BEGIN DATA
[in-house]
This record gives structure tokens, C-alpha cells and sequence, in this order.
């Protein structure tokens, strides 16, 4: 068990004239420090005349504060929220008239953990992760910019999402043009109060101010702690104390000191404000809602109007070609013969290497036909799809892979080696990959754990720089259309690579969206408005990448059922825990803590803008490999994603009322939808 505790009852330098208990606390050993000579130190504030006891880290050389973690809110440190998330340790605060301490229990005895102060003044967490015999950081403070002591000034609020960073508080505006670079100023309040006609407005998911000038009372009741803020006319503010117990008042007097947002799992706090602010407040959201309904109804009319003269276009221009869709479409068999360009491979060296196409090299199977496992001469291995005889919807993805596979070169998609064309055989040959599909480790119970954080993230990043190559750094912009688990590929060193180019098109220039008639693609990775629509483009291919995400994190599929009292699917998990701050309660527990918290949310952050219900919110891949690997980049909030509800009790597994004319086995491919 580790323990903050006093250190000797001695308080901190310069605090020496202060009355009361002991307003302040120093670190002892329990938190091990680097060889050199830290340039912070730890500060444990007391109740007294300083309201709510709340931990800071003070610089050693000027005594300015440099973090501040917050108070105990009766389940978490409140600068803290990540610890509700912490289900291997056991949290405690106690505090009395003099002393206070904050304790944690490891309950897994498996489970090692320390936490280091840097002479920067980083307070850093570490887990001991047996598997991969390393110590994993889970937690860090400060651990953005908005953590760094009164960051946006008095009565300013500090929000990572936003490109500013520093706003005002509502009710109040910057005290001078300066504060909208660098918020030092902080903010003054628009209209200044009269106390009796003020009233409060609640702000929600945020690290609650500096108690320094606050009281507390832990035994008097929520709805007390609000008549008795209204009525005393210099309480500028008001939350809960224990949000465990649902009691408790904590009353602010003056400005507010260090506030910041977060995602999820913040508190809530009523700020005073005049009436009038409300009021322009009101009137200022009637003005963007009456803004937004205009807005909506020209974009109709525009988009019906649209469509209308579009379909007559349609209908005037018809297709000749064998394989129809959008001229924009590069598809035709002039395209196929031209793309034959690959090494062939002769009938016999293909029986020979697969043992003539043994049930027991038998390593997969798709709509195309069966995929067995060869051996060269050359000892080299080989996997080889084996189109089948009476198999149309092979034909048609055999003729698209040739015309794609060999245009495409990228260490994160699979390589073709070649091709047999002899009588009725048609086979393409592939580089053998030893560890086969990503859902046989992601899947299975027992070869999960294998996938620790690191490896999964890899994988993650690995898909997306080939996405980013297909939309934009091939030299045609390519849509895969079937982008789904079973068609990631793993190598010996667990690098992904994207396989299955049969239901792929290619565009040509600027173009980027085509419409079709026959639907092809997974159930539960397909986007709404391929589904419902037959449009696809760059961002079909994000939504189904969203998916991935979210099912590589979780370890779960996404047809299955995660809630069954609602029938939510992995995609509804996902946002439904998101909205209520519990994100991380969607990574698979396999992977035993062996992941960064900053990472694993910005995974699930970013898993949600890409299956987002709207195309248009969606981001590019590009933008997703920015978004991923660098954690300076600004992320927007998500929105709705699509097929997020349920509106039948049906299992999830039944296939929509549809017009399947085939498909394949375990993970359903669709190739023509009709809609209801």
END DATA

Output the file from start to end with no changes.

[in-house]
This record gives structure tokens, C-alpha cells and sequence, in this order.
């Protein structure tokens, strides 16, 4: 068990004239420090005349504060929220008239953990992760910019999402043009109060101010702690104390000191404000809602109007070609013969290497036909799809892979080696990959754990720089259309690579969206408005990448059922825990803590803008490999994603009322939808 505790009852330098208990606390050993000579130190504030006891880290050389973690809110440190998330340790605060301490229990005895102060003044967490015999950081403070002591000034609020960073508080505006670079100023309040006609407005998911000038009372009741803020006319503010117990008042007097947002799992706090602010407040959201309904109804009319003269276009221009869709479409068999360009491979060296196409090299199977496992001469291995005889919807993805596979070169998609064309055989040959599909480790119970954080993230990043190559750094912009688990590929060193180019098109220039008639693609990775629509483009291919995400994190599929009292699917998990701050309660527990918290949310952050219900919110891949690997980049909030509800009790597994004319086995491919 580790323990903050006093250190000797001695308080901190310069605090020496202060009355009361002991307003302040120093670190002892329990938190091990680097060889050199830290340039912070730890500060444990007391109740007294300083309201709510709340931990800071003070610089050693000027005594300015440099973090501040917050108070105990009766389940978490409140600068803290990540610890509700912490289900291997056991949290405690106690505090009395003099002393206070904050304790944690490891309950897994498996489970090692320390936490280091840097002479920067980083307070850093570490887990001991047996598997991969390393110590994993889970937690860090400060651990953005908005953590760094009164960051946006008095009565300013500090929000990572936003490109500013520093706003005002509502009710109040910057005290001078300066504060909208660098918020030092902080903010003054628009209209200044009269106390009796003020009233409060609640702000929600945020690290609650500096108690320094606050009281507390832990035994008097929520709805007390609000008549008795209204009525005393210099309480500028008001939350809960224990949000465990649902009691408790904590009353602010003056400005507010260090506030910041977060995602999820913040508190809530009523700020005073005049009436009038409300009021322009009101009137200022009637003005963007009456803004937004205009807005909506020209974009109709525009988009019906649209469509209308579009379909007559349609209908005037018809297709000749064998394989129809959008001229924009590069598809035709002039395209196929031209793309034959690959090494062939002769009938016999293909029986020979697969043992003539043994049930027991038998390593997969798709709509195309069966995929067995060869051996060269050359000892080299080989996997080889084996189109089948009476198999149309092979034909048609055999003729698209040739015309794609060999245009495409990228260490994160699979390589073709070649091709047999002899009588009725048609086979393409592939580089053998030893560890086969990503859902046989992601899947299975027992070869999960294998996938620790690191490896999964890899994988993650690995898909997306080939996405980013297909939309934009091939030299045609390519849509895969079937982008789904079973068609990631793993190598010996667990690098992904994207396989299955049969239901792929290619565009040509600027173009980027085509419409079709026959639907092809997974159930539960397909986007709404391929589904419902037959449009696809760059961002079909994000939504189904969203998916991935979210099912590589979780370890779960996404047809299955995660809630069954609602029938939510992995995609509804996902946002439904998101909205209520519990994100991380969607990574698979396999992977035993062996992941960064900053990472694993910005995974699930970013898993949600890409299956987002709207195309248009969606981001590019590009933008997703920015978004991923660098954690300076600004992320927007998500929105709705699509097929997020349920509106039948049906299992999830039944296939929509549809017009399947085939498909394949375990993970359903669709190739023509009709809609209801």